“The whole densification discussion has been a hot topic here for quite some time now,” says Simon Frommenwiler of Basel-based architects Herlach, Hartmann, Frommenwiler (HHF), a 2010 Design Vanguard firm. “Basel continues to attract a skilled foreign workforce, but Swiss law forbids building on greenfield sites. Towers are disliked and generally prohibited by local planning rules. So how do you accommodate the population increase?” With this 15-unit housing project, located in the city’s St. Johann neighborhood, HHF sought to provide a possible answer. “You have this huge urban block that’s lined with apartment buildings around its perimeter, but is far emptier at its heart,” explains Frommenwiler. “Even with the legal requirement that only 50 percent of the site can be built upon, there’s huge potential to densify in the middle.”
The six-story residence (1) is independent of the perimeter buildings that surround it (top), though in some areas gets quite close to auxiliary structures and party walls (2). Photo © Laurian Ghinitoiu, click to enlarge.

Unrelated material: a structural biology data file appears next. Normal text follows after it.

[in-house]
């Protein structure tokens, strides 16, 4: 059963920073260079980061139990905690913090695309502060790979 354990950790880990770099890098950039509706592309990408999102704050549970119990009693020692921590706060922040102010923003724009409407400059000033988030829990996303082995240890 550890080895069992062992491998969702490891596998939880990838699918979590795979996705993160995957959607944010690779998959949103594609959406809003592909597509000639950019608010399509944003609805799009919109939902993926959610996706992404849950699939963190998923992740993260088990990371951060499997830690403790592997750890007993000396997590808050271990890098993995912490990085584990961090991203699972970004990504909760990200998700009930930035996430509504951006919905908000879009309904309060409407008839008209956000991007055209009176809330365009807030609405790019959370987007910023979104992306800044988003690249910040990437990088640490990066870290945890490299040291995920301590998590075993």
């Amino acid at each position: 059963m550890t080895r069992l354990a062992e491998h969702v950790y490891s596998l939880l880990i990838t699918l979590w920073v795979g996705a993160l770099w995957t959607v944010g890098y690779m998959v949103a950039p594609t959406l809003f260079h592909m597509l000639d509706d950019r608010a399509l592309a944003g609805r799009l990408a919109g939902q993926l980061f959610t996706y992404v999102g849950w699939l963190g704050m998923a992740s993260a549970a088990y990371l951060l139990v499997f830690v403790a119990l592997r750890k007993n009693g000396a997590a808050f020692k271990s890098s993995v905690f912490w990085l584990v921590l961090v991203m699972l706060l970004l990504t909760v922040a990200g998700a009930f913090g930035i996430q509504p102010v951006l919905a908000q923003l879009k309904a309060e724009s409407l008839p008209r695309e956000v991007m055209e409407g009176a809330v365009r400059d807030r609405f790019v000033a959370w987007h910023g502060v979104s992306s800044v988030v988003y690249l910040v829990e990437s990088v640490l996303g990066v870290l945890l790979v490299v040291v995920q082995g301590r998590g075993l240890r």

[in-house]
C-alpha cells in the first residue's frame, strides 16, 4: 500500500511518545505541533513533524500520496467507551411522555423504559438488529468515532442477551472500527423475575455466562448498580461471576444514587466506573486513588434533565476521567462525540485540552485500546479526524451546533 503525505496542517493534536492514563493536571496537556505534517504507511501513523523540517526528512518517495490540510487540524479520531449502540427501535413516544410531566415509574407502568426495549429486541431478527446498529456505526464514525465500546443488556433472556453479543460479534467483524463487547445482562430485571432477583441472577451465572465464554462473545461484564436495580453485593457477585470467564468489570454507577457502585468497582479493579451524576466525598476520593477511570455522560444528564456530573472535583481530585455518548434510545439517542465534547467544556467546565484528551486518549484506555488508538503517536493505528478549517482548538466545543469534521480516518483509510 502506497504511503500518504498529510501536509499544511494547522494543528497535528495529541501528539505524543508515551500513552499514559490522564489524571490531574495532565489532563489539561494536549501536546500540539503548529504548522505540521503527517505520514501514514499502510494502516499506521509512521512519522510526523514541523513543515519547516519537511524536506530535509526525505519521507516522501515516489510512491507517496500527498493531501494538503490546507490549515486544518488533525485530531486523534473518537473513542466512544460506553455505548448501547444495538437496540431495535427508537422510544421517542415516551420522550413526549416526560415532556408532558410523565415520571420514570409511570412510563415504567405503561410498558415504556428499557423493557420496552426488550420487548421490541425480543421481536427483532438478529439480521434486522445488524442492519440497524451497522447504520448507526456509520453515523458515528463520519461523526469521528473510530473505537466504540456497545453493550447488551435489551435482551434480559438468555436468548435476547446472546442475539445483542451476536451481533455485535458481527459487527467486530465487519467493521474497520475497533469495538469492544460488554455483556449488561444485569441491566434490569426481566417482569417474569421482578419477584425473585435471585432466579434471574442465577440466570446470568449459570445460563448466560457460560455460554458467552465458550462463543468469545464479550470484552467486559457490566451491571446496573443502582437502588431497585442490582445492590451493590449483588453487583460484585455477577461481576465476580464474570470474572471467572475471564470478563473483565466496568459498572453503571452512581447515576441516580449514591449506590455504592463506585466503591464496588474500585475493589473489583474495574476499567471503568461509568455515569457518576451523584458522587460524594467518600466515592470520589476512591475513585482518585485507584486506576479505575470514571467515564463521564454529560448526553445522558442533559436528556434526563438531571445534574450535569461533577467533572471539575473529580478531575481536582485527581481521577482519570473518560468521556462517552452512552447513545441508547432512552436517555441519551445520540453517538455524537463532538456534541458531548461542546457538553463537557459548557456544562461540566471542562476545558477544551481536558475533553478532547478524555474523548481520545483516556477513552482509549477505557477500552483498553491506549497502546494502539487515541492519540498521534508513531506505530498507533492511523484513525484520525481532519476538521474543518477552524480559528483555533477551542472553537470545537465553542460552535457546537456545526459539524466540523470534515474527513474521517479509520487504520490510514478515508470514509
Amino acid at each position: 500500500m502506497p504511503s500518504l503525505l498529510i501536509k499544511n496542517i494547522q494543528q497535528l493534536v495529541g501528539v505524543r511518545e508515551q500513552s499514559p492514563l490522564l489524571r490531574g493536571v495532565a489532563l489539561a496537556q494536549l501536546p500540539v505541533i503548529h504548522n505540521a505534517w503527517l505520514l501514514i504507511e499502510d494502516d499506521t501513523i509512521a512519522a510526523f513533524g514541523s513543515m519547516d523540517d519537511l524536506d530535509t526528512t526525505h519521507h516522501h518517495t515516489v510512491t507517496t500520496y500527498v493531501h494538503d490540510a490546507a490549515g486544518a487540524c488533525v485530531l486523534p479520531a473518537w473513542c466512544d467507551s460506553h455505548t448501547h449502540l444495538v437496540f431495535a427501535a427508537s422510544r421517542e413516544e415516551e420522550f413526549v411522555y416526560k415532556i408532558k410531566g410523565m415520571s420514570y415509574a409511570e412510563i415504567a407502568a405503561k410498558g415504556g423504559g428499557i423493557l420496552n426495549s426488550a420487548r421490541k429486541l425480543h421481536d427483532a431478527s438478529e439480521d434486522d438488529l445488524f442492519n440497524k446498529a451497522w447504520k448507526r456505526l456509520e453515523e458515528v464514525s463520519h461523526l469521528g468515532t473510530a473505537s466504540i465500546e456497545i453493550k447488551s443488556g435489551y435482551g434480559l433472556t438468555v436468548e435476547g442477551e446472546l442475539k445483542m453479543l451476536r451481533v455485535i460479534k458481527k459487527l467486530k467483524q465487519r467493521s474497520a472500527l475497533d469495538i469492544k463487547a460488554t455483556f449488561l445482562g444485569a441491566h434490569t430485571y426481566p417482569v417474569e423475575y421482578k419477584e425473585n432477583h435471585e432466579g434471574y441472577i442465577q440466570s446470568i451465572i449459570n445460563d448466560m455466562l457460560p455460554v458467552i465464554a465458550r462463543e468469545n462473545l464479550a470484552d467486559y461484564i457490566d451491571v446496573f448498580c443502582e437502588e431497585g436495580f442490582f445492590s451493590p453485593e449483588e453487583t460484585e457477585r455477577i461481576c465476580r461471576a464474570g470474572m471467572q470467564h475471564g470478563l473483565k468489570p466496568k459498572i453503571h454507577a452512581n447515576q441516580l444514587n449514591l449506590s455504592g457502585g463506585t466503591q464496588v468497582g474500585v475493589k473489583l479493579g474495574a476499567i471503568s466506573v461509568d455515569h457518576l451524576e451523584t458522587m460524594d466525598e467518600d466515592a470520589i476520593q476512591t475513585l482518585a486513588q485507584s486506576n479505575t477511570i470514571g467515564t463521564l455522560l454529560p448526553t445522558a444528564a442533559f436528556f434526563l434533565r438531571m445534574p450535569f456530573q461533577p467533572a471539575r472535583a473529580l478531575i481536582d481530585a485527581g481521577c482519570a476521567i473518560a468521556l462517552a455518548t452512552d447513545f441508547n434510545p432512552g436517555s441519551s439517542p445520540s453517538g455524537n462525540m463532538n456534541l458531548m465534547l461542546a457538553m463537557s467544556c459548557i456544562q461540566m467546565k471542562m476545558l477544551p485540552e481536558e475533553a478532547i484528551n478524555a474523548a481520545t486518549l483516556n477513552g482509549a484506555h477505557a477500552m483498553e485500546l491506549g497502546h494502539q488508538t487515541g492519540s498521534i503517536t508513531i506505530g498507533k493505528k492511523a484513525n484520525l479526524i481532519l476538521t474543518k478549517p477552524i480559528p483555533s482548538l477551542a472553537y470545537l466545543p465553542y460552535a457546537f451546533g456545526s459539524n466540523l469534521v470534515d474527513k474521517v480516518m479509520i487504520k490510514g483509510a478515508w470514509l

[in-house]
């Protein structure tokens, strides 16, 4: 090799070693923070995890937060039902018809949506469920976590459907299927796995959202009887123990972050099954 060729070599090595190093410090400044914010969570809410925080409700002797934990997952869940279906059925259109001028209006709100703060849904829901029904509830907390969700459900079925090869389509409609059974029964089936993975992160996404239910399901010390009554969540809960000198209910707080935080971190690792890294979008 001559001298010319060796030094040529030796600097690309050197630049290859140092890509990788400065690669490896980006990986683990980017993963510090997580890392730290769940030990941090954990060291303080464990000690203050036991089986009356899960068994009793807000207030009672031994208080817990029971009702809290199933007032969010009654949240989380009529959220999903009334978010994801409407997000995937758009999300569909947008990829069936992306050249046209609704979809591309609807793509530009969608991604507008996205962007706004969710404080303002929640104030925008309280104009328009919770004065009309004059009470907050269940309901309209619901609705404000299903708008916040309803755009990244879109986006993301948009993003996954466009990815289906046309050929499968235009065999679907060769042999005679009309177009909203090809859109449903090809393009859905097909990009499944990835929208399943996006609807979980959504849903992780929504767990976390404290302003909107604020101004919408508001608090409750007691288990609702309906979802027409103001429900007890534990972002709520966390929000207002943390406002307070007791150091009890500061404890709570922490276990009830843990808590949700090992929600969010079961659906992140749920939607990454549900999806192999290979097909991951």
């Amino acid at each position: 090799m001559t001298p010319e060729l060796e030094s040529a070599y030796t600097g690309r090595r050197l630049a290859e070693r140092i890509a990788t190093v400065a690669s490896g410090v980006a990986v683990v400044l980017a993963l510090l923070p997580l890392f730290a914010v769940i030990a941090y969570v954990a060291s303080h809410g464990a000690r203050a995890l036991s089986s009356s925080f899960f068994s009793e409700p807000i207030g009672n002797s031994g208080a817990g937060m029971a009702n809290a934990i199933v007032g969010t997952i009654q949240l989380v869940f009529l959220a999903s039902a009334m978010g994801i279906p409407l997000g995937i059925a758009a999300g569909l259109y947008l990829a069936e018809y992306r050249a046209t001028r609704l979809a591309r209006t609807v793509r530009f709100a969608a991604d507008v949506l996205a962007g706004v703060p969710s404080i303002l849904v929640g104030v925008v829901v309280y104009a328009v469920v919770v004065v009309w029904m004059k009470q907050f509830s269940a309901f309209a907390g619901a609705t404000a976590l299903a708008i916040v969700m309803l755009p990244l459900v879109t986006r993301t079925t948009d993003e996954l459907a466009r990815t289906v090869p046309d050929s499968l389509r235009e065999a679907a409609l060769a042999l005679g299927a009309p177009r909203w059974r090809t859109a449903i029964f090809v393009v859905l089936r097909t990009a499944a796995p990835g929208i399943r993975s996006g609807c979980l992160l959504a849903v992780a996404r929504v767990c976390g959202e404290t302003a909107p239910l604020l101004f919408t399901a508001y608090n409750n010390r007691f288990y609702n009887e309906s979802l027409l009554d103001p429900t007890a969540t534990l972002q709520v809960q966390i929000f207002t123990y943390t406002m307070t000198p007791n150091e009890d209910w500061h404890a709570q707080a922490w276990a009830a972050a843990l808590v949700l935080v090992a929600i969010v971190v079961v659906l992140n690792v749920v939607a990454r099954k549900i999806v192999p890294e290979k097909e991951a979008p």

To unlock that potential, the various owners of the separate plots had to be brought on board. HHF was already in contact with one of them—a foundation that used the courtyard space behind its building for parking—and, after convincing it that the project was viable, began the long process of negotiating with the others. In the end, the owners of two other plots agreed to build the project jointly with the foundation. Since none had any development expertise, they gave HHF carte blanche to define the typologies and come up with a suitable design, which they eventually sold to Steiner, a developer-contractor. “To be honest, I’m still amazed we pulled it off,” says Frommenwiler of the nine-year process. Keen to see where the experiment might lead, the city supported the project throughout.